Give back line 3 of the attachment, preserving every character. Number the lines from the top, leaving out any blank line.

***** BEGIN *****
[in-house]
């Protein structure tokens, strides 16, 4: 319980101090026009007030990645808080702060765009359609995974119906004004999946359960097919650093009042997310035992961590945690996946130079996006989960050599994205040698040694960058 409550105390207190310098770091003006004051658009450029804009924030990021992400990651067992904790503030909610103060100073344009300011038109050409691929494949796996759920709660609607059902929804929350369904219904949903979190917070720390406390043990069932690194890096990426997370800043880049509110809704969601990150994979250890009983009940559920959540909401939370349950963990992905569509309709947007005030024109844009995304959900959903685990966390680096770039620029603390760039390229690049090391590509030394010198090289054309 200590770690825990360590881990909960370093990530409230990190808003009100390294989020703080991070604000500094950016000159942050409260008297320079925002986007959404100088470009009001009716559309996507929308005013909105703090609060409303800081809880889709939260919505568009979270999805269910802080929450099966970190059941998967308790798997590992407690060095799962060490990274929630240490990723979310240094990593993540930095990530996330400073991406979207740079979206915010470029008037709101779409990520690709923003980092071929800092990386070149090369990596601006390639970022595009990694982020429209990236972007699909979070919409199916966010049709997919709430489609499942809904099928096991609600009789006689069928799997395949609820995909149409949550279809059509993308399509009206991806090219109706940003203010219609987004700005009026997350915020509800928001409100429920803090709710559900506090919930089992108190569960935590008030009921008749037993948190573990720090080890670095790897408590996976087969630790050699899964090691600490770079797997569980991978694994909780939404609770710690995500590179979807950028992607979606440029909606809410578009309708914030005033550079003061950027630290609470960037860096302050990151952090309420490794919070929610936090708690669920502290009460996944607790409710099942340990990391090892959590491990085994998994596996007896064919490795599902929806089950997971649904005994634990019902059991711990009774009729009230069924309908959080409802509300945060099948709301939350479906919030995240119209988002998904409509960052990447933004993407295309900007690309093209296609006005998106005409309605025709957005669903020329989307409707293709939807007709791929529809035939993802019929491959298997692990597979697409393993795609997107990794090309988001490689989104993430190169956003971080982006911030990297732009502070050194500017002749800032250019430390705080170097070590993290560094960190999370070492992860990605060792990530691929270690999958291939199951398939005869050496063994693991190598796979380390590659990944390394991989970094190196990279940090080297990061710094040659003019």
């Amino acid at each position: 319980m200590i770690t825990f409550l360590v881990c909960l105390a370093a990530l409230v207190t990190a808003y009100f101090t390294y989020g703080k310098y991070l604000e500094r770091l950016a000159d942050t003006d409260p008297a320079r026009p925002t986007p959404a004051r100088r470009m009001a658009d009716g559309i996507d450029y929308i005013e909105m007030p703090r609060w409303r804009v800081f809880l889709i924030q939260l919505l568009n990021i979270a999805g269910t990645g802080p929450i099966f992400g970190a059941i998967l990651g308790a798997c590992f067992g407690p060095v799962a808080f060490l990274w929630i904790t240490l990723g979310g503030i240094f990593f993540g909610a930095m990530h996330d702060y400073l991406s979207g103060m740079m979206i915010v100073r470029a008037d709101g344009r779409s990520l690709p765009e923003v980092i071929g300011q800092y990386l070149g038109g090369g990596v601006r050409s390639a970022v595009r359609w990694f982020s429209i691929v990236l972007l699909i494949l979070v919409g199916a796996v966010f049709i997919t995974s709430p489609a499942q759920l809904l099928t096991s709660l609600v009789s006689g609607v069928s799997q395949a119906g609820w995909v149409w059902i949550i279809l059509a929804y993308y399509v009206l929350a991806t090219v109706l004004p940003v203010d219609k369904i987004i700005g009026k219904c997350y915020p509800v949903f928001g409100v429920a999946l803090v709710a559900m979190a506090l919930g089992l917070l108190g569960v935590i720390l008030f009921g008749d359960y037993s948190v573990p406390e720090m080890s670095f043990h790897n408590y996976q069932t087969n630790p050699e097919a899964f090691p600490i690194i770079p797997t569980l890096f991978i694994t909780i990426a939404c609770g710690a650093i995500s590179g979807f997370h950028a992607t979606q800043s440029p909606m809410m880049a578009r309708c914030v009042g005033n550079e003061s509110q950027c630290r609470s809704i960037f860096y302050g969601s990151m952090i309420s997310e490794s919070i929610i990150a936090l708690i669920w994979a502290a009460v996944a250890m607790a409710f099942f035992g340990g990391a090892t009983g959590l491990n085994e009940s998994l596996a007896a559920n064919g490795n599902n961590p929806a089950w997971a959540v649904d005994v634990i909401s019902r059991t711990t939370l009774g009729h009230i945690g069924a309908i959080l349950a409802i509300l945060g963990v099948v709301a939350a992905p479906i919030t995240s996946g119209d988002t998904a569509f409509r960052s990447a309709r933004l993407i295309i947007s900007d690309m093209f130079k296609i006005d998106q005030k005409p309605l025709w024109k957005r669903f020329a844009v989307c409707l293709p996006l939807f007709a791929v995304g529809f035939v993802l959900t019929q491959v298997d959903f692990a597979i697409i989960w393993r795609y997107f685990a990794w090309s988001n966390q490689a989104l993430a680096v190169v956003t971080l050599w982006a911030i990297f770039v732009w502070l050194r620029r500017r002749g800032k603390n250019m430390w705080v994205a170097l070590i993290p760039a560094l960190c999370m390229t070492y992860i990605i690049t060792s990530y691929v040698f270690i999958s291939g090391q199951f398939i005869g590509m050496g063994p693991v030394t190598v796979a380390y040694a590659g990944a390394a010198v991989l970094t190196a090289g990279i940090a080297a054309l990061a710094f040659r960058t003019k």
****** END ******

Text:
């Amino acid at each position: 319980m200590i770690t825990f409550l360590v881990c909960l105390a370093a990530l409230v207190t990190a808003y009100f101090t390294y989020g703080k310098y991070l604000e500094r770091l950016a000159d942050t003006d409260p008297a320079r026009p925002t986007p959404a004051r100088r470009m009001a658009d009716g559309i996507d450029y929308i005013e909105m007030p703090r609060w409303r804009v800081f809880l889709i924030q939260l919505l568009n990021i979270a999805g269910t990645g802080p929450i099966f992400g970190a059941i998967l990651g308790a798997c590992f067992g407690p060095v799962a808080f060490l990274w929630i904790t240490l990723g979310g503030i240094f990593f993540g909610a930095m990530h996330d702060y400073l991406s979207g103060m740079m979206i915010v100073r470029a008037d709101g344009r779409s990520l690709p765009e923003v980092i071929g300011q800092y990386l070149g038109g090369g990596v601006r050409s390639a970022v595009r359609w990694f982020s429209i691929v990236l972007l699909i494949l979070v919409g199916a796996v966010f049709i997919t995974s709430p489609a499942q759920l809904l099928t096991s709660l609600v009789s006689g609607v069928s799997q395949a119906g609820w995909v149409w059902i949550i279809l059509a929804y993308y399509v009206l929350a991806t090219v109706l004004p940003v203010d219609k369904i987004i700005g009026k219904c997350y915020p509800v949903f928001g409100v429920a999946l803090v709710a559900m979190a506090l919930g089992l917070l108190g569960v935590i720390l008030f009921g008749d359960y037993s948190v573990p406390e720090m080890s670095f043990h790897n408590y996976q069932t087969n630790p050699e097919a899964f090691p600490i690194i770079p797997t569980l890096f991978i694994t909780i990426a939404c609770g710690a650093i995500s590179g979807f997370h950028a992607t979606q800043s440029p909606m809410m880049a578009r309708c914030v009042g005033n550079e003061s509110q950027c630290r609470s809704i960037f860096y302050g969601s990151m952090i309420s997310e490794s919070i929610i990150a936090l708690i669920w994979a502290a009460v996944a250890m607790a409710f099942f035992g340990g990391a090892t009983g959590l491990n085994e009940s998994l596996a007896a559920n064919g490795n599902n961590p929806a089950w997971a959540v649904d005994v634990i909401s019902r059991t711990t939370l009774g009729h009230i945690g069924a309908i959080l349950a409802i509300l945060g963990v099948v709301a939350a992905p479906i919030t995240s996946g119209d988002t998904a569509f409509r960052s990447a309709r933004l993407i295309i947007s900007d690309m093209f130079k296609i006005d998106q005030k005409p309605l025709w024109k957005r669903f020329a844009v989307c409707l293709p996006l939807f007709a791929v995304g529809f035939v993802l959900t019929q491959v298997d959903f692990a597979i697409i989960w393993r795609y997107f685990a990794w090309s988001n966390q490689a989104l993430a680096v190169v956003t971080l050599w982006a911030i990297f770039v732009w502070l050194r620029r500017r002749g800032k603390n250019m430390w705080v994205a170097l070590i993290p760039a560094l960190c999370m390229t070492y992860i990605i690049t060792s990530y691929v040698f270690i999958s291939g090391q199951f398939i005869g590509m050496g063994p693991v030394t190598v796979a380390y040694a590659g990944a390394a010198v991989l970094t190196a090289g990279i940090a080297a054309l990061a710094f040659r960058t003019k």